Several well-known conditions, such as Farmer’s lung and Sauna-taker’s lung, are caused by mould allergy. Mould spores can also lead to inflammation of the lungs, known as hypersensitivity pneumonitis. This is an immune system disorder which is triggered by an allergic reaction to inhaled dust and other substances such as mould.

In rare cases, people who have a long-term lung condition may develop aspergillosis which is caused by breathing in Aspergillus mould.

These conditions include:

  • Asthma.
  • Cystic fibrosis.
  • Bronchiectasis.
  • Sarcoidosis.
  • Chronic obstructive pulmonary disease (COPD).
  • A weakened immune system, for example, if you have had chemotherapy or an organ transplant.
  • Lung tuberculosis (TB).
  • Previous severe flu or coronavirus that was treated with mechanical ventilation (a breathing machine).

In exceptional cases, an individual may suffer a severe allergic reaction that may cause an anaphylactic shock. Anaphylaxis is the result of the immune system, the body’s natural defence system, overreacting to a trigger.

Anaphylaxis is a life-threatening, severe allergic reaction and is a medical emergency that requires immediate treatment. It must be treated with an Adrenaline Auto-Injector (AAI).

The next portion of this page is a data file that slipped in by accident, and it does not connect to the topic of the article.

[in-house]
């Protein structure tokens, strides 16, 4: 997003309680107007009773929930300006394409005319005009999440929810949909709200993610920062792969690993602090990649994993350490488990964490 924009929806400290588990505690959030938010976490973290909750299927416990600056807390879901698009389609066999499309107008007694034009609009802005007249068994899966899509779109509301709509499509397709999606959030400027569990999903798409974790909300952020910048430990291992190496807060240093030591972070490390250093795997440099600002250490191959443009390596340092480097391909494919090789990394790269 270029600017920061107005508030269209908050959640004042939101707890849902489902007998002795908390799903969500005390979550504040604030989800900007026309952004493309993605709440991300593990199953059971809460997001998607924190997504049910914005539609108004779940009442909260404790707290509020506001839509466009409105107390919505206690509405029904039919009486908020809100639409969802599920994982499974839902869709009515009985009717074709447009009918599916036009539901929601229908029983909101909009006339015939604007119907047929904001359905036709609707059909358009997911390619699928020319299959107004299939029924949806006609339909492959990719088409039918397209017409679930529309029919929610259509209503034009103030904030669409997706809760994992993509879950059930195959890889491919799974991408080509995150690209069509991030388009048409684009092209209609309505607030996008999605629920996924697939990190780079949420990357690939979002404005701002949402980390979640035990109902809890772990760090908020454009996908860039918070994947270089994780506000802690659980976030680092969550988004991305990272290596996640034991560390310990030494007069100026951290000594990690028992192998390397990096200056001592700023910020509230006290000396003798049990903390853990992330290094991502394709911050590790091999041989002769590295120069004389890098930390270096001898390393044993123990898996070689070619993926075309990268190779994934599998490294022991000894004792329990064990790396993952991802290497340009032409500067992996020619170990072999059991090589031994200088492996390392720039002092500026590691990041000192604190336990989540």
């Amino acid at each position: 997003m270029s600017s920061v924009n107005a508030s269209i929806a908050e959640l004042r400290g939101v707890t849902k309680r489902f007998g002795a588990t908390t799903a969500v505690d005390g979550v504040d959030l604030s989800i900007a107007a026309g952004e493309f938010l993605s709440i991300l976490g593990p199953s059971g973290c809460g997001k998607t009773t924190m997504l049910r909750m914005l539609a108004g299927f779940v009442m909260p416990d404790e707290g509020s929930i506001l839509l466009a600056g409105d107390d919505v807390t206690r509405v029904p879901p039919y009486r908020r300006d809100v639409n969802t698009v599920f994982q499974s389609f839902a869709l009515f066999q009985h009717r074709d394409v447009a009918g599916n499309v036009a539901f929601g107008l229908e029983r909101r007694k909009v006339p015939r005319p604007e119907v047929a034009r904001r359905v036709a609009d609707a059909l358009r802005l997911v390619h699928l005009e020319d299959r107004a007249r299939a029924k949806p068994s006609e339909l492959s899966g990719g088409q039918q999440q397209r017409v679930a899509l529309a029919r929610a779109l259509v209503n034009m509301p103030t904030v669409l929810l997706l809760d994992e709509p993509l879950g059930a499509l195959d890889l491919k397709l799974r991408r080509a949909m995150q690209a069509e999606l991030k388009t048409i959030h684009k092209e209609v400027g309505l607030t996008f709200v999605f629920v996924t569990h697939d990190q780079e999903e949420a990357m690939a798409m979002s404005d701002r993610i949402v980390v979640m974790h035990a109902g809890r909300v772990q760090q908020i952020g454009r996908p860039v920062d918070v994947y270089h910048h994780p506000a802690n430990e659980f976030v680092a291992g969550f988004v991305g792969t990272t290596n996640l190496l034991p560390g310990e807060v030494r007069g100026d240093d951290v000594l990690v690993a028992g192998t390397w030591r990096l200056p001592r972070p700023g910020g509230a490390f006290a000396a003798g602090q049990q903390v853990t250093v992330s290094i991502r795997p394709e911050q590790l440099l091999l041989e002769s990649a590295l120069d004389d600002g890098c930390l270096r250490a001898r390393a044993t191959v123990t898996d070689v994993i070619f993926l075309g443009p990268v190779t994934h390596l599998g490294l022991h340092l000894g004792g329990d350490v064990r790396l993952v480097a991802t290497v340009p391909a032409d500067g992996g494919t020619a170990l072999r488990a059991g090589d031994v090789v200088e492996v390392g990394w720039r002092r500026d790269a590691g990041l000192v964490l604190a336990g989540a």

What causes a mould allergy?

Moulds release spores and it is these spores that cause the allergic reactions in some people. Most reactions to mould allergies aren’t serious and will be similar to that of hay fever or a sinus infection. The allergen isn’t the mould itself; instead, it is the spores released by the mould when the temperature in a damp environment rapidly increases.

An example of this is switching on the heating in a damp house. Reports of sudden asthma attacks during thunderstorms can be accounted for by a release of mould spores triggered by the storm.

There are some common types of mould in the home and health implications to look out for.

These are:


This mould, a type of fungus, causes aspergillosis. It is very common both indoors and outdoors, so most people breathe in these fungal spores every day. It is probably impossible to completely avoid breathing in some Aspergillus spores. There are approximately 180 species of Aspergillus, but fewer than 40 of them are known to cause infections in humans.

There are health hazards associated with Aspergillus. For people with healthy immune systems, breathing in Aspergillus isn’t harmful. However, for people who have weakened immune systems, breathing in Aspergillus spores can cause an infection in the lungs or sinuses which can spread to other parts of the body.